Beethoven had a seemingly troubled relationship with Haydn. He had travelled to Vienna to study with the great master after they’d met in Beethoven’s native Bonn when Haydn was toing-and-froing to London.
It never really worked: Haydn was too busy with his own commissions to pay sufficient attention to his brilliantly talented, but admittedly difficult, pupil. Beethoven was reduced to taking covert lessons elsewhere to enhance the perceived gaps in his technique.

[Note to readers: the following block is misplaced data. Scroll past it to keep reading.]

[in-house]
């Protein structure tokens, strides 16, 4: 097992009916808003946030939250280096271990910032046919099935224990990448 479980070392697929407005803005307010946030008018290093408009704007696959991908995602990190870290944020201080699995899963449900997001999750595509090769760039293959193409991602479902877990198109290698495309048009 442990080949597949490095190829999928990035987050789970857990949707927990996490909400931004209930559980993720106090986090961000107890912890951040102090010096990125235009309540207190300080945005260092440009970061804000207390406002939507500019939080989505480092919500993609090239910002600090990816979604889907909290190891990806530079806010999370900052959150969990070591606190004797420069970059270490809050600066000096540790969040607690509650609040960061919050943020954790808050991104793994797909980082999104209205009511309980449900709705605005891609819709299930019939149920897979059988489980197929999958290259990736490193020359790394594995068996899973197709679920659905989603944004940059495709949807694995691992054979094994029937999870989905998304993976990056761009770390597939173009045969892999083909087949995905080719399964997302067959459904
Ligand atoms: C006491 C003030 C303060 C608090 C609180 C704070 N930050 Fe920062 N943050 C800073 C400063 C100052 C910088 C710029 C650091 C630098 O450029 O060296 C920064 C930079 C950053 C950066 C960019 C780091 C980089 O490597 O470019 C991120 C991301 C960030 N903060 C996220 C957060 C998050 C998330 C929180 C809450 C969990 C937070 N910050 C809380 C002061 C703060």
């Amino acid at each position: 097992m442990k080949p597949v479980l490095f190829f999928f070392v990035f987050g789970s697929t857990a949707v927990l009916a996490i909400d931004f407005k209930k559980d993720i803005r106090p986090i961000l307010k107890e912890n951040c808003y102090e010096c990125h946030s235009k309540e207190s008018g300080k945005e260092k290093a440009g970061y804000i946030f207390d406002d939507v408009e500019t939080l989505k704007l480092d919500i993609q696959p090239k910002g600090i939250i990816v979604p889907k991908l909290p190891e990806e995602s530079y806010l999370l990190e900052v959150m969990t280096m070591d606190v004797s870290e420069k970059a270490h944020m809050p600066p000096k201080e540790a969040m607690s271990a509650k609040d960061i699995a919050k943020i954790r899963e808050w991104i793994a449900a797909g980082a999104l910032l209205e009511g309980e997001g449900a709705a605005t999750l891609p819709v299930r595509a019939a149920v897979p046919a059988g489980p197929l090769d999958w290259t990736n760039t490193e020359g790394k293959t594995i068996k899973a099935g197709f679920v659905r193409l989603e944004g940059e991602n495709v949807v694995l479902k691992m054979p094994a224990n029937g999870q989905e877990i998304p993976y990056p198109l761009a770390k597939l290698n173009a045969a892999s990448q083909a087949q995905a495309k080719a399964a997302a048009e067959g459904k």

But Beethoven’s claim that he “never learned anything from Haydn” is given the lie by his first two symphonies – while he may not have learned much from Haydn the teacher, he certainly learned a lot from Haydn the symphonist.
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